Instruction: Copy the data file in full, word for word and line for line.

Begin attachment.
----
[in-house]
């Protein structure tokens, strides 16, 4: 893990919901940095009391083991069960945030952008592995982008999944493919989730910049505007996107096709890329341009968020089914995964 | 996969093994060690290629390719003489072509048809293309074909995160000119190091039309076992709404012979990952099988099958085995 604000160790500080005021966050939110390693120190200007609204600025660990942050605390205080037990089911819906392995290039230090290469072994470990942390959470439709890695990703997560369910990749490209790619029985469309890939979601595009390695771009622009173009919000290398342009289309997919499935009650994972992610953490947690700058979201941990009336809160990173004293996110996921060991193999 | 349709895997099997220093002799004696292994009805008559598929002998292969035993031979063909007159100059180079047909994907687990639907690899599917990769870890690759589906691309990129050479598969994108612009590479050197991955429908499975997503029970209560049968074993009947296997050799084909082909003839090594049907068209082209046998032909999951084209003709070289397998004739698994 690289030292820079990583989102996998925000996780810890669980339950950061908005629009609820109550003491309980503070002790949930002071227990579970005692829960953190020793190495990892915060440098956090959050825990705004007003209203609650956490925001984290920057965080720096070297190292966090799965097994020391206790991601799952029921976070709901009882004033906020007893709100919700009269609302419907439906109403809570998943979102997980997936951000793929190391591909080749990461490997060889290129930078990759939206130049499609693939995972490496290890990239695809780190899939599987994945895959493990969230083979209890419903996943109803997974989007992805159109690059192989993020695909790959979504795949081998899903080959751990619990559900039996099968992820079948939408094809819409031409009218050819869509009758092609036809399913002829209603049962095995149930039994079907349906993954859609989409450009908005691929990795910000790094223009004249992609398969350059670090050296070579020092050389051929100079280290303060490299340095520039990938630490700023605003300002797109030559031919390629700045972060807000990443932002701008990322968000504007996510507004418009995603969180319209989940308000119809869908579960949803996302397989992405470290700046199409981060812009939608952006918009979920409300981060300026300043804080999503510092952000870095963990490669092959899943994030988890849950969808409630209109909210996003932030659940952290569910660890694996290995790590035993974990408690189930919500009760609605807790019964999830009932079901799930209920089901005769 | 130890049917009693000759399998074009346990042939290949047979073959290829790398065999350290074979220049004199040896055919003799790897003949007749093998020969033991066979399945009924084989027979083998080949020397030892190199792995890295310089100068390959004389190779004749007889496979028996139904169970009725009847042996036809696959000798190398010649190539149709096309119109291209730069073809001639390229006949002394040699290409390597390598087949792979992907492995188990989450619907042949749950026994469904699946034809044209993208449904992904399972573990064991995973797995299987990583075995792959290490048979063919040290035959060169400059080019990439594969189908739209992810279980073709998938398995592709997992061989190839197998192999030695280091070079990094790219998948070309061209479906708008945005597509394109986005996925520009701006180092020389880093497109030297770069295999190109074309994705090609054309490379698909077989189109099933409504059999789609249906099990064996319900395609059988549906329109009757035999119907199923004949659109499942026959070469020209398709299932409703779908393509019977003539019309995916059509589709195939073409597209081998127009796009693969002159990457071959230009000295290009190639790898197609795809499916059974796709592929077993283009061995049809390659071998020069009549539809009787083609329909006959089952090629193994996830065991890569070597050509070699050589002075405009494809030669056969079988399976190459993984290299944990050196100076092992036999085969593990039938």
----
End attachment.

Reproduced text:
[in-house]
């Protein structure tokens, strides 16, 4: 893990919901940095009391083991069960945030952008592995982008999944493919989730910049505007996107096709890329341009968020089914995964 | 996969093994060690290629390719003489072509048809293309074909995160000119190091039309076992709404012979990952099988099958085995 604000160790500080005021966050939110390693120190200007609204600025660990942050605390205080037990089911819906392995290039230090290469072994470990942390959470439709890695990703997560369910990749490209790619029985469309890939979601595009390695771009622009173009919000290398342009289309997919499935009650994972992610953490947690700058979201941990009336809160990173004293996110996921060991193999 | 349709895997099997220093002799004696292994009805008559598929002998292969035993031979063909007159100059180079047909994907687990639907690899599917990769870890690759589906691309990129050479598969994108612009590479050197991955429908499975997503029970209560049968074993009947296997050799084909082909003839090594049907068209082209046998032909999951084209003709070289397998004739698994 690289030292820079990583989102996998925000996780810890669980339950950061908005629009609820109550003491309980503070002790949930002071227990579970005692829960953190020793190495990892915060440098956090959050825990705004007003209203609650956490925001984290920057965080720096070297190292966090799965097994020391206790991601799952029921976070709901009882004033906020007893709100919700009269609302419907439906109403809570998943979102997980997936951000793929190391591909080749990461490997060889290129930078990759939206130049499609693939995972490496290890990239695809780190899939599987994945895959493990969230083979209890419903996943109803997974989007992805159109690059192989993020695909790959979504795949081998899903080959751990619990559900039996099968992820079948939408094809819409031409009218050819869509009758092609036809399913002829209603049962095995149930039994079907349906993954859609989409450009908005691929990795910000790094223009004249992609398969350059670090050296070579020092050389051929100079280290303060490299340095520039990938630490700023605003300002797109030559031919390629700045972060807000990443932002701008990322968000504007996510507004418009995603969180319209989940308000119809869908579960949803996302397989992405470290700046199409981060812009939608952006918009979920409300981060300026300043804080999503510092952000870095963990490669092959899943994030988890849950969808409630209109909210996003932030659940952290569910660890694996290995790590035993974990408690189930919500009760609605807790019964999830009932079901799930209920089901005769 | 130890049917009693000759399998074009346990042939290949047979073959290829790398065999350290074979220049004199040896055919003799790897003949007749093998020969033991066979399945009924084989027979083998080949020397030892190199792995890295310089100068390959004389190779004749007889496979028996139904169970009725009847042996036809696959000798190398010649190539149709096309119109291209730069073809001639390229006949002394040699290409390597390598087949792979992907492995188990989450619907042949749950026994469904699946034809044209993208449904992904399972573990064991995973797995299987990583075995792959290490048979063919040290035959060169400059080019990439594969189908739209992810279980073709998938398995592709997992061989190839197998192999030695280091070079990094790219998948070309061209479906708008945005597509394109986005996925520009701006180092020389880093497109030297770069295999190109074309994705090609054309490379698909077989189109099933409504059999789609249906099990064996319900395609059988549906329109009757035999119907199923004949659109499942026959070469020209398709299932409703779908393509019977003539019309995916059509589709195939073409597209081998127009796009693969002159990457071959230009000295290009190639790898197609795809499916059974796709592929077993283009061995049809390659071998020069009549539809009787083609329909006959089952090629193994996830065991890569070597050509070699050589002075405009494809030669056969079988399976190459993984290299944990050196100076092992036999085969593990039938």